Patterns of failure following the excision of in-transit lesions in melanoma and the influence of excisional margins

Alexandra B. Gonzalez, Christian L. Baum, Jerry D. Brewer, Christopher J. Arpey, William S. Harmsen, Vera J. Suman, Svetomir N. Markovic, James W. Jakub

Research output: Contribution to journalArticle

3 Scopus citations

Abstract

Background and Objectives: To describe the patterns of failure in patients with in-transit (IT) melanoma undergoing surgical excision. Methods: A retrospective review of patients who underwent their first IT lesion(s) resection between May 2005 and September 2014. Cumulative incidence of local failure (new lesion within 2 cm of IT resection) was estimated. Associations between clinicopathologic characteristics, local failure, and any recurrence were analyzed. Results: One hundred and thirty patients presented to our institution with IT disease over the study period and met the inclusion criteria. The 2-year cumulative incidence of local failure was 19.5%. Twenty-four patients developed disease within 2 cm of the resected IT disease; however, only eight were isolated local events. Cumulative incidence of local failure and of any disease differed with respect to less than 1 year disease-free interval (DFI) from primary melanoma to first IT event, and having greater than 1 IT lesion at presentation. Incidence of local failure was not found to differ with respect to gross margin greater than 5 mm, after adjusting for DFI and greater than 1 IT lesions. Conclusions: Patients with greater than 1 IT lesion and a DFI less than 1 year are at a higher risk of failure after surgical excision of a first IT event. Very few failures were isolated local disease within 2 cm of the IT resection scar, regardless of IT excision margin.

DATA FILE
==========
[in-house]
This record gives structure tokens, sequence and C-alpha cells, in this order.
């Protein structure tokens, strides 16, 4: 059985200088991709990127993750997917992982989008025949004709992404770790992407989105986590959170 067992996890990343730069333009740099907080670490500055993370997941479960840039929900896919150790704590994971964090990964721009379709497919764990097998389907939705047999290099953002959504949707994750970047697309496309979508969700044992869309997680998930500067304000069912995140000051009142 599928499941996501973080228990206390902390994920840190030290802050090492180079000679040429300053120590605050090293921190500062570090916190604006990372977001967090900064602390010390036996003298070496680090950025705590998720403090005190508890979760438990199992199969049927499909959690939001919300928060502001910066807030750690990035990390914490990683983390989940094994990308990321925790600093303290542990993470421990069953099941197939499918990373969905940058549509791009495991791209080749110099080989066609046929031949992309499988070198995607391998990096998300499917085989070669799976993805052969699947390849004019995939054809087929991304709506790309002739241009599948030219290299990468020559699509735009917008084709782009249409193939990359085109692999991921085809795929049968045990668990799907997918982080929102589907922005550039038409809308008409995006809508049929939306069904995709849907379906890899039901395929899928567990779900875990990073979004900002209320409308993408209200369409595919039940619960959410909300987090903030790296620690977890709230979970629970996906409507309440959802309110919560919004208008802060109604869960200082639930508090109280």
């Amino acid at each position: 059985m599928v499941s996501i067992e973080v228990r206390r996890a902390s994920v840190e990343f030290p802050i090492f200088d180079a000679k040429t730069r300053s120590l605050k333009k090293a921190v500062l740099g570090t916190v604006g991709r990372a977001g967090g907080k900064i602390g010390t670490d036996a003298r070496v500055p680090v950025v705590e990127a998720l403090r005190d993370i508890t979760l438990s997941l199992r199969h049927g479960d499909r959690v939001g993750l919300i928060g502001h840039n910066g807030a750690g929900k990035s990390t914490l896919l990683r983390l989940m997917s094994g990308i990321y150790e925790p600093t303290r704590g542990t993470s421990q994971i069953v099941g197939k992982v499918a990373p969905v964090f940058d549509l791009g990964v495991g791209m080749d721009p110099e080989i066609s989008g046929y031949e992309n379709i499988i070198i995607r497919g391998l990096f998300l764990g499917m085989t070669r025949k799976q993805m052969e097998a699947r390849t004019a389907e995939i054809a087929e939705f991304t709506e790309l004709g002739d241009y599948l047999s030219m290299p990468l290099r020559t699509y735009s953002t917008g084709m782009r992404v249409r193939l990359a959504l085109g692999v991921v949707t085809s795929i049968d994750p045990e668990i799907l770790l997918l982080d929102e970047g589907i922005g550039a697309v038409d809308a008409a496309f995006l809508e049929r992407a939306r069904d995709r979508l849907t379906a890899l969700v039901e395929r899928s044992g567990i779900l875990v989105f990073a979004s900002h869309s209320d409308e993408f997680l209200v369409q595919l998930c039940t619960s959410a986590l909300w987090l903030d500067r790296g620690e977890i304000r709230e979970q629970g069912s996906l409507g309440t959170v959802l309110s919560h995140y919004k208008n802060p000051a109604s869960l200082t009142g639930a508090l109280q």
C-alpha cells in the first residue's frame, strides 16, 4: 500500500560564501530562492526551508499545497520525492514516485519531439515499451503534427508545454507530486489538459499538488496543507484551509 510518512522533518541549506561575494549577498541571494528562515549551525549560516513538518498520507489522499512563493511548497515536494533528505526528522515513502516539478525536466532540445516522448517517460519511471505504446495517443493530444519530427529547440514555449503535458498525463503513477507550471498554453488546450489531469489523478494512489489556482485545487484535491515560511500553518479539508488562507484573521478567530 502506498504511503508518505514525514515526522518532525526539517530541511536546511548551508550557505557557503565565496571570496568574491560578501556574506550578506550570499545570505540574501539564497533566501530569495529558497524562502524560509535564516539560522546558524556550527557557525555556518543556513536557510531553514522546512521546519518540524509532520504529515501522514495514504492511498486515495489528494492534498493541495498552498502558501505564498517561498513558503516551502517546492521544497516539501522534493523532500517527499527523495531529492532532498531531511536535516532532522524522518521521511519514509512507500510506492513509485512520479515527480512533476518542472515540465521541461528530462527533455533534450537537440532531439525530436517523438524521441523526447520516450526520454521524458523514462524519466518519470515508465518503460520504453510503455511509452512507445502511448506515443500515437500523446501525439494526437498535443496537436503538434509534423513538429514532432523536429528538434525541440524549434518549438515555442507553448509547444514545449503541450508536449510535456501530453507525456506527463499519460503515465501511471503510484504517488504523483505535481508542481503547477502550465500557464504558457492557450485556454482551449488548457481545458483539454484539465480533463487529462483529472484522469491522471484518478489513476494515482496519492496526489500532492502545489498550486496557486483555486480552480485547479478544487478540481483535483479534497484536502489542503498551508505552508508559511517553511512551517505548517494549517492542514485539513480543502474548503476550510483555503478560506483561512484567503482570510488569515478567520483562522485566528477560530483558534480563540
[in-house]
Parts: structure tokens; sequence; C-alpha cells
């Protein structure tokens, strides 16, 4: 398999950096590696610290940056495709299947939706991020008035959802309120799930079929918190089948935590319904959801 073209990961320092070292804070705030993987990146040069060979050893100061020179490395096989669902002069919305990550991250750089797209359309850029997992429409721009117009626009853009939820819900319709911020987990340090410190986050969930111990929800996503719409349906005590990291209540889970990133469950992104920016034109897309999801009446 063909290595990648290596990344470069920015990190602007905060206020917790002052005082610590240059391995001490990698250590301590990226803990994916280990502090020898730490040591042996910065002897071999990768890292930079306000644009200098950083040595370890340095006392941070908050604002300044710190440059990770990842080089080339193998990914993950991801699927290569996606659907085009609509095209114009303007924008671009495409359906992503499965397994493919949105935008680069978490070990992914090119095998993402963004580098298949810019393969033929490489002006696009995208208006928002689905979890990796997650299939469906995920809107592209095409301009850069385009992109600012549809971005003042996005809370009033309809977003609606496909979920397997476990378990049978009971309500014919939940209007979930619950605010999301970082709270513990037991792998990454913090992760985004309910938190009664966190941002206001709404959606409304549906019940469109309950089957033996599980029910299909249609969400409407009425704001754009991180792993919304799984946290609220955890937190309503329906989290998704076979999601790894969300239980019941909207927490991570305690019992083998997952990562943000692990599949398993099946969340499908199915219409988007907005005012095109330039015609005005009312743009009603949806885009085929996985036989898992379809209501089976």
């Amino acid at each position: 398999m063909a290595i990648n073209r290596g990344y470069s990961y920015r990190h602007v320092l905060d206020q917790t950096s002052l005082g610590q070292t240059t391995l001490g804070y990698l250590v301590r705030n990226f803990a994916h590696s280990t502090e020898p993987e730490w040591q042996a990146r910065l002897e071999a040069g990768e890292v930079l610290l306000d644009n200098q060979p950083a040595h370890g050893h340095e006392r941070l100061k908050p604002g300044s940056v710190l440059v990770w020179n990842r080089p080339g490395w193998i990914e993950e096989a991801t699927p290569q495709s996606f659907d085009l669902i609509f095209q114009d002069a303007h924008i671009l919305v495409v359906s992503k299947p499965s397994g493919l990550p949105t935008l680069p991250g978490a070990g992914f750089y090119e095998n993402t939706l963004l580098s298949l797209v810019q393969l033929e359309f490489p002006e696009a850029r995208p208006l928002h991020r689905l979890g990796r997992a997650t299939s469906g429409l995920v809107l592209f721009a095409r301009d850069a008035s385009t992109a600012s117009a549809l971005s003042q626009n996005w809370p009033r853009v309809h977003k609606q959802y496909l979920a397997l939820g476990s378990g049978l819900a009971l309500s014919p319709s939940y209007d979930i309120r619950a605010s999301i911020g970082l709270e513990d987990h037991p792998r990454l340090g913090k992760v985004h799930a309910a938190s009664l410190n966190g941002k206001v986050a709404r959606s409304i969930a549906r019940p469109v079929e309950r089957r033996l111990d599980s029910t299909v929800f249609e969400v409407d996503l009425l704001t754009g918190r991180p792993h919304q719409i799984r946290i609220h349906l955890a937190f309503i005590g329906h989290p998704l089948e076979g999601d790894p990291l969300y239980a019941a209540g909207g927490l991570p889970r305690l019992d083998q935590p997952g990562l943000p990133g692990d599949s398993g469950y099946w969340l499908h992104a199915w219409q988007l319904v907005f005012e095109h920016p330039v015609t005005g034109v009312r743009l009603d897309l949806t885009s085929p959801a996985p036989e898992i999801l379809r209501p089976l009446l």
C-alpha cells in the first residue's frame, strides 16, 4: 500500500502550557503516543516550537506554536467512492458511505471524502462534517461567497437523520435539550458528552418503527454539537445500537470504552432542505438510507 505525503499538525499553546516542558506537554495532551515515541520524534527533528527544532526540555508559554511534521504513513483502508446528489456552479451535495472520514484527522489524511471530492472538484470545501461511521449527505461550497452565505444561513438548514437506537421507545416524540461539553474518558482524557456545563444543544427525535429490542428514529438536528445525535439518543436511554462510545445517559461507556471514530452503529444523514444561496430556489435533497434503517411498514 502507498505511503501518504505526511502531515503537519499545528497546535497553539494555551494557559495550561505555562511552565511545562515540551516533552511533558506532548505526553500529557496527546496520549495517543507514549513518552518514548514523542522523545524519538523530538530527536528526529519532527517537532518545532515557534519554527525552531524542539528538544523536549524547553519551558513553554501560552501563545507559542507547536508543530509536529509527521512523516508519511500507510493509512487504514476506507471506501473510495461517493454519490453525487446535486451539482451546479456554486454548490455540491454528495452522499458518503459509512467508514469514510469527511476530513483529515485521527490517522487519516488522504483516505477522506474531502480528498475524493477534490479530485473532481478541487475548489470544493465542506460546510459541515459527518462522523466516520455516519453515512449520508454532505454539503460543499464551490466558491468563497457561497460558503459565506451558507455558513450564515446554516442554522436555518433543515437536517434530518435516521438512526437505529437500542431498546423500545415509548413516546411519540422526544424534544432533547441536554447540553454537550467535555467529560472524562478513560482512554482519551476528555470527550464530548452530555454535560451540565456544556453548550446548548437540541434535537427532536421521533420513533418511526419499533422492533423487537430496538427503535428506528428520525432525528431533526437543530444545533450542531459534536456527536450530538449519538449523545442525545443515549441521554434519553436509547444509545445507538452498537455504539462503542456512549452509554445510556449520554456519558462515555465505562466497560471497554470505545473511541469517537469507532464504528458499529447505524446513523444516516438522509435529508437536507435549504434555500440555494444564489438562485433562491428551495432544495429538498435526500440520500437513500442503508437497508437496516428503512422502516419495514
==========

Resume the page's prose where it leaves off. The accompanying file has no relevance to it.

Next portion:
Original languageEnglish (US)
Pages (from-to)606-613
Number of pages8
JournalJournal of Surgical Oncology
Volume118
Issue number4
DOIs
StatePublished - Sep 15 2018

Keywords

  • disease-free interval
  • in-transit melanoma
  • local recurrence
  • satellites
  • stage III

ASJC Scopus subject areas

  • Surgery
  • Oncology

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